Consumer consumption trends continue to evolve: Consumer habits are changing, the rise of influencers is shaping consumption, voice technology is changing purchasing, and companies have lost control of distribution. But what can brands do to stay competitive?
Brands are struggling with these changes.
A lot of companies have struggled with changing consumer consumption trends. The Matthew Effect, which refers to accumulated advantage, is in full force.
The Matthew Effect is sometimes summarized by the adage "the rich get richer and the poor get poorer," but I'm referring to it in regard to companies. The ones that have goodwill are performing better, and the ones that don't have goodwill are performing worse.
Whatever you're doing will compound on itself. We've seen that over the last couple of years. The brands that get this really are creating a lot of value for shareholders on a sustainable basis. And the brands that don't have been left behind. And the gap is not closing. It's getting bigger and bigger. Brands actually see market share move when they don't change.
Companies have to change.
From around 2005 to 2015, companies created a lot of value by rationalizing the cost base, and the last leg of that was cutting advertising.
In the past, a strong brand could persist for a few years after an advertising cut. But now we're seeing advertising cuts lead to volume declines and pricing-power erosion.
That's because the company hasn't innovated or hasn't been communicating with customers, and the business model and the durability of cash flow streams have become impaired.
Cosmetics and luxury goods are some of the only industries that have maintained, if not increased, advertising as a percentage of sales over the past five years, and they're among the few industries in which large multinational corporations are actually growing share relative to smaller companies.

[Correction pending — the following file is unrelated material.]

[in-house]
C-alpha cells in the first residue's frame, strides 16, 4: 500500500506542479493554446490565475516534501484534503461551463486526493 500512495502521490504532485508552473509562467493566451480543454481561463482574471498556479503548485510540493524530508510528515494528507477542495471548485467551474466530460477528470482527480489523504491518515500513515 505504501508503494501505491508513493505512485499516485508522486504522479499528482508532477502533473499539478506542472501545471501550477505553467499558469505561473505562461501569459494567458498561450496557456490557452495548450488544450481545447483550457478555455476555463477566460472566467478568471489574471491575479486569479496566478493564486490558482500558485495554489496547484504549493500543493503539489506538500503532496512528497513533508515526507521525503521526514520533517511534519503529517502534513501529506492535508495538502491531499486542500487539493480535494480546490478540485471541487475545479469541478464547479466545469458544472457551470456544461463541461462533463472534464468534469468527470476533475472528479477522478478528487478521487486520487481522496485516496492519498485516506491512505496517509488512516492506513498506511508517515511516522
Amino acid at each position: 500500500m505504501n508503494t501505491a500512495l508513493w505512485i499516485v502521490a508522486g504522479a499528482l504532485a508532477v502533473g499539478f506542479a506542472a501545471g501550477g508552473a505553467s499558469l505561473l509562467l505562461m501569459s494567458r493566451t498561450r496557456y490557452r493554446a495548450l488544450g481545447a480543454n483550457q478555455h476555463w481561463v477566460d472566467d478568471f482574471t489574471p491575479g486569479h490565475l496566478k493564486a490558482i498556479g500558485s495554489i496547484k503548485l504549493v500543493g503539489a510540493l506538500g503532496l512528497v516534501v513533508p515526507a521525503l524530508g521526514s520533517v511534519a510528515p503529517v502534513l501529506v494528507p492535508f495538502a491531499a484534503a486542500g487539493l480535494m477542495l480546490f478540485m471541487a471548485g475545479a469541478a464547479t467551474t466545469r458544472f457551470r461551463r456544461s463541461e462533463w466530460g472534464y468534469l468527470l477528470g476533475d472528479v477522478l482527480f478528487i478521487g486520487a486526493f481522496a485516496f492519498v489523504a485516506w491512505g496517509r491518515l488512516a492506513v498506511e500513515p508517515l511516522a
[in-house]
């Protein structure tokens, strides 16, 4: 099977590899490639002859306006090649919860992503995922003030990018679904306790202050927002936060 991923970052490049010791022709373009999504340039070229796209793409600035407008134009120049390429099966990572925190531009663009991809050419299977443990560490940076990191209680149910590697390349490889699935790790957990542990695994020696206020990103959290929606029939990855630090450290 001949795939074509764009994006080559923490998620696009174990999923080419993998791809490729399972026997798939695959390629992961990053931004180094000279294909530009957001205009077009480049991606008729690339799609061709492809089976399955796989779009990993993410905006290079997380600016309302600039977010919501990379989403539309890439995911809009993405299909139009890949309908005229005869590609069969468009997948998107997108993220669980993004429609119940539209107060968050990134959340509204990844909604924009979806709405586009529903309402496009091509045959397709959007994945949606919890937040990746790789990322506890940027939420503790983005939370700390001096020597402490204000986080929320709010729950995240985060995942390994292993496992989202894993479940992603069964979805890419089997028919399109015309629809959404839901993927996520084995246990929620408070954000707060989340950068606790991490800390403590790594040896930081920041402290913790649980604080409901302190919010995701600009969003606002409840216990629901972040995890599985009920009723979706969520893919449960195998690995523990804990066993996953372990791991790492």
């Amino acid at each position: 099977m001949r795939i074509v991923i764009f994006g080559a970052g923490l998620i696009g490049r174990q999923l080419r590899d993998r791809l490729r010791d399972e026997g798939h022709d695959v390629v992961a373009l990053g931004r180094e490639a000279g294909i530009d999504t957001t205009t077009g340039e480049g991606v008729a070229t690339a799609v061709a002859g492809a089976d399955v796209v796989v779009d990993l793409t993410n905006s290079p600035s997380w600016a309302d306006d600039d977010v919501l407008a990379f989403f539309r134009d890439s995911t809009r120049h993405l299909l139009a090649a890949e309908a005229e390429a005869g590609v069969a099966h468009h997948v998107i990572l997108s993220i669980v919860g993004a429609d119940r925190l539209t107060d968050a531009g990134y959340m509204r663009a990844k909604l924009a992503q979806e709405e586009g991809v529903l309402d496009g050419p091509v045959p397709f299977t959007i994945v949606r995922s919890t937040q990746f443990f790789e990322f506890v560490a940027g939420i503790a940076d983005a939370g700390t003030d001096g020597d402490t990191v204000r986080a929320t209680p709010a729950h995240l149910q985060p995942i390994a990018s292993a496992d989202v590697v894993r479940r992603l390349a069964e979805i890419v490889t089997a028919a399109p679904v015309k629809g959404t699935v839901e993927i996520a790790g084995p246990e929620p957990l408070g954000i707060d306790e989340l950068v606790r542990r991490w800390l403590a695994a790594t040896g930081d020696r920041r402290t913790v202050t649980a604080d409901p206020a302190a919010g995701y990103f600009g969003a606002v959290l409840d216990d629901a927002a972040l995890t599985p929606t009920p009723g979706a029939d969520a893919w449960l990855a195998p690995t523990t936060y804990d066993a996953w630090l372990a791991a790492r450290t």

Big data is helping companies respond.
Companies aren't using data and analytics to force you to like something. They're using it to provide you with something that you would be interested in. It's anticipatory.
As a consumer, I love it because I don't feel like something is being forced down my throat anymore. A company is now able to put something in front of me that I would be interested in. They know I want to travel to cool places, and they know if I have that kind of profile, I will potentially also like other things.
While we can use new sources of data to better observe consumer trends, it's harder to find data sets that look at things globally. For example, if we're looking at a company that derives 60% of its growth from China, a U.S.-based data set provider normally doesn't have what we need. Additionally, the channels are different and we deal with translation issues. So it becomes difficult.
So we meet with a lot of management teams. Do they have a CTO? Do they have a CIO? Is that person empowered? Is everything integrated or is the marketing team completely separate? What are the incentives? Is the CEO able to articulate the strategy beyond a high level? It's always a red flag if the marketing team and the digital team aren't embedded.
The point is, data is not in itself a silver bullet that guarantees getting a stock right or wrong; it's another part of the mosaic. You only create the insights by putting it together with other analysis.
Blog Series: Consumer Consumption Trends
Part 1: Changing Consumer Consumption Trends
Kwesi Smith, CFA, is a research analyst on William Blair's Global Equity team.
This article first appeared on GuruFocus.